I have been interested in health care reform for some time and have proposed a plan for reform. It is now too late for such a reform as Obamacare has engaged the political apparatus and sides have been taken. The Obamacare rollout was worse than anticipated and it was hoped that the Supreme Court would have mercy on the country, but that didn’t happen and it has been the law for two years.
What has it accomplished ? Well, the forecast drop in ER visits hasn’t happened. It also didn’t happen in Massachusetts when that plan took effect.
Wasn’t Obamacare supposed to solve the problem of people going to the ER for routine medical problems? We were told that if everyone had “healthcare” — either through the ACA exchanges or through Medicaid expansion — people would be able to go to their family doctors for routine care and emergency rooms would no longer be overrun by individuals who aren’t actually experiencing emergencies.
As it turns out, Medicaid patients can’t get appointments with physicians.
“America has severe primary care physician shortages, and many physicians will not accept Medicaid patients because Medicaid pays so inadequately,” said Michael Gerardi, MD, FAAP, FACEP, president of the ACEP.
The report — commissioned by the Emergency Medicine Action Fund — found that the median wait time to see a physician in the Medicaid managed care plan is two weeks but over one-quarter of the providers had a wait time of more than a month for an appointment.
When I was in practice, Medicaid (Known in California as MediCal) was notorious for paying poorly and very late. It took two years to get a payment of about 20% of the billed charge. What about now ?
Medicaid expansion—one of the keystones of ObamaCare—is anything but “a good thing” for the patients already relying on the Medicaid safety net. These truly vulnerable patients face second-class care as a new Medicaid expansion population is rushed to the front of the line. But what does this expansion population really look like? And what will be the impact of ObamaCare’s expansion on the needy patients who count on Medicaid to survive?
Able-bodied, working-age adults; almost all of whom (82 percent) have no children to support, nearly half of whom (45 percent) do not work, many of whom (35 percent) with a record of run-ins with the criminal justice system. ObamaCare has picked this population as the winner of its Medicaid expansion.
The population with employer-provided private insurance has been left alone until Obama leaves office.
The Patient Protection and Affordable Care Act (PPACA) employer “shared responsibility” mandate, originally set to take effect in January 2014 but delayed last year until 2015, will now be phased in so that midsize employers will not be subject to “play-or-pay” penalties until 2016, the Treasury Department announced on Feb. 10, 2014. The department issued a new final rule and related questions and answers on Employer Shared Responsibility Under the Affordable Care Act.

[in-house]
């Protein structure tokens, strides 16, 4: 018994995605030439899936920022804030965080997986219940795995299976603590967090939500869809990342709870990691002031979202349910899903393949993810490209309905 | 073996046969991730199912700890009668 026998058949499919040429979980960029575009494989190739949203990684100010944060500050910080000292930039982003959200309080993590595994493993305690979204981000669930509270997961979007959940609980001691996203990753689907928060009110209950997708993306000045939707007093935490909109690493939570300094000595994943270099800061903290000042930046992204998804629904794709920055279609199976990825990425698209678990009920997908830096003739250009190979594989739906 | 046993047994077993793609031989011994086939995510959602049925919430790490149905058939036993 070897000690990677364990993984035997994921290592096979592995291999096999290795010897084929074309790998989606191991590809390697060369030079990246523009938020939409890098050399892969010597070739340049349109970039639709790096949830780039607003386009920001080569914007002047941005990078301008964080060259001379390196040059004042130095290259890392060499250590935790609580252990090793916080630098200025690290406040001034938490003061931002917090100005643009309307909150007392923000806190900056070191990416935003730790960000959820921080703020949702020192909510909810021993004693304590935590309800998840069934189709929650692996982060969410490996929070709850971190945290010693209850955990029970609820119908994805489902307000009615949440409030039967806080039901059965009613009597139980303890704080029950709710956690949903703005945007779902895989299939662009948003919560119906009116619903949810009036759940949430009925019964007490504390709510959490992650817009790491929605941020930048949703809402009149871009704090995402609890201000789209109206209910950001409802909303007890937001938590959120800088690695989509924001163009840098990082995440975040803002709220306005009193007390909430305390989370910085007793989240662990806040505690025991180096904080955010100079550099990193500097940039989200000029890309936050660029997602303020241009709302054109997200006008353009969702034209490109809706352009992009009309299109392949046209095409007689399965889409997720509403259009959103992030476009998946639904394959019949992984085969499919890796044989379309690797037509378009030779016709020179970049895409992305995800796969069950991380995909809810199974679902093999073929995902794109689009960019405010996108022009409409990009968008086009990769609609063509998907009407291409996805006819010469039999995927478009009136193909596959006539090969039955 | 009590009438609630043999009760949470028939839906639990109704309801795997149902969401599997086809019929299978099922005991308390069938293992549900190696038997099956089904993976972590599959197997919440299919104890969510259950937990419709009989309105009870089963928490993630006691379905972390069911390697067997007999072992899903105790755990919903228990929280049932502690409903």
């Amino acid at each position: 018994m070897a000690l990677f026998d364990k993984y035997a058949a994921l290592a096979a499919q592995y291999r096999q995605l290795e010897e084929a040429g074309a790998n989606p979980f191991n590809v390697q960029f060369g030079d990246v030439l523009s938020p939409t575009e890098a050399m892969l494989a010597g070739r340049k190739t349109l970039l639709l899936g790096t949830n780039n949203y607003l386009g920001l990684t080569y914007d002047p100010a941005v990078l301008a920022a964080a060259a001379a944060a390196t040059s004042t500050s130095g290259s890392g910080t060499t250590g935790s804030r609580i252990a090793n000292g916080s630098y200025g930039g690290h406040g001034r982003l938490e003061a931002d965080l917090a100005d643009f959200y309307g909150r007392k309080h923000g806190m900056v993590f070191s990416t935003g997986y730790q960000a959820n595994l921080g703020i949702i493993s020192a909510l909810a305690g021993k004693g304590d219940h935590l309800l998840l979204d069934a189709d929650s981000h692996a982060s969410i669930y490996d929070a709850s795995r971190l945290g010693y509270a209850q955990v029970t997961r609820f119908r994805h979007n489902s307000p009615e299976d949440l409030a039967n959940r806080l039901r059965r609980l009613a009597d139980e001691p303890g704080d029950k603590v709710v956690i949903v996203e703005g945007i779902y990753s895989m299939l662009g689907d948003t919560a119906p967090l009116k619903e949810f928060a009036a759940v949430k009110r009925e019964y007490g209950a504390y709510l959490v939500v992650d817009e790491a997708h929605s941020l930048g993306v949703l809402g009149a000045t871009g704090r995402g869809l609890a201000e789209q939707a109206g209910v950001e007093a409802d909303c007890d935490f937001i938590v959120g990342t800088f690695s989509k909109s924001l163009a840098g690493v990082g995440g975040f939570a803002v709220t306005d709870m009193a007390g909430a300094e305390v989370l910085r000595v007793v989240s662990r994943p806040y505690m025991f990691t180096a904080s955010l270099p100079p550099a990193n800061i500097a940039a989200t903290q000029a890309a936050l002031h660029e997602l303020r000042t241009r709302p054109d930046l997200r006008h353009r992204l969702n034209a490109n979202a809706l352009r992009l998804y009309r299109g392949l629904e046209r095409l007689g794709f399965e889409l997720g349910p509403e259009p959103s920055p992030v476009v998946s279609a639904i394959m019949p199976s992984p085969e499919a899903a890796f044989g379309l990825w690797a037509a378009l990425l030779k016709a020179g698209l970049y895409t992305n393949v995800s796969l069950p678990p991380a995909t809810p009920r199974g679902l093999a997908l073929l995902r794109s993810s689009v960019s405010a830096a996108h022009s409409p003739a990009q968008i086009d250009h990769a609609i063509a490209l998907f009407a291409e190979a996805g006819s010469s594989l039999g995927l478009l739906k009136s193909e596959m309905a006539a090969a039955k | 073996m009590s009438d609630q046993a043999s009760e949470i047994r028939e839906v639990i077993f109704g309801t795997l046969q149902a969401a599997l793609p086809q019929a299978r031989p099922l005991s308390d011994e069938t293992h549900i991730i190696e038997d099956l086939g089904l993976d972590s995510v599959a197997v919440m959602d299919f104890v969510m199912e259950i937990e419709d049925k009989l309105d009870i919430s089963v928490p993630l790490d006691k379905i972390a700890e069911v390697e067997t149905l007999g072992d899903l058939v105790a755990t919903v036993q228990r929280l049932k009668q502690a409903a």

Treasury defines midsize organizations as those with the equivalent of 50 to 99 full-time employees, and, according to the agency, they represent about 2 percent of U.S. employers. Businesses with fewer than 50 full-time equivalent workers, which make up about 96 percent of all employers, are not subject to the play-or-pay provisions.
Interestingly enough, this has led to a new scandal involving Republicans.
Congress’s fraudulent application to the District of Columbia’s health exchange — the document that facilitated Congress’s “exemption” from Obamacare by allowing lawmakers and staffers to keep their employer subsidies. The application said Congress employed just 45 people. Names were faked; one employee was listed as “First Last,” another simply as “Congress.” To Small Business Committee chairman David Vitter, who has fought for years against the Obamacare exemption, it was clear that someone in Congress had falsified the document in order to make lawmakers and their staff eligible for taxpayer subsidies provided under the exchange for small-business employees.
Another example of why we have the worst ruling class in our history.
Now, the level of corruption has reached new heights and we are not even allowed to have Inspectors General, the traditional agency that kept the bureaucrats honest.
Then again, nondisclosure seems to be a habit with this IG office—ranging across years and different officials. USA Today reported in March that the office has conducted 140 health investigations since 2006 that had never been made public. Under growing pressure, the IG finally released them late last week, and the newspaper ran a follow-up noting that the cases ranged from “missed diagnoses” to “failures during surgery” to “misuse of funds” to “personnel issues” to yet more facilities that may be giving “questionable amounts or combinations of narcotics.” In many cases, said the newspaper, “the department’s chief watchdog trusted the VA to correct problems on its own.” Really?
That’s from one IG office. What about others ? Many don’t exist.
The episode is also raising questions about whether President Obama perhaps likes it this way. Mr. Griffin has been the supposedly temporary acting IG at Veterans for more than two years, an uncertainty that may in itself be feeding into office problems. He’s still there because Mr. Obama has failed to appoint a permanent head. In March, all 16 members of Mr. Johnson’s committee—Republicans and Democrats—wrote to Mr. Obama noting that there were 10 IG vacancies, including for such not-so-minor posts as Interior, the CIA and Export-Import Bank. They noted that there were nominations pending for only two of the 10, and requested he move quickly to fill the rest.
The ruling class does not appreciate attempts to inquire into its actions.
In the meantime, Medicaid patients wait.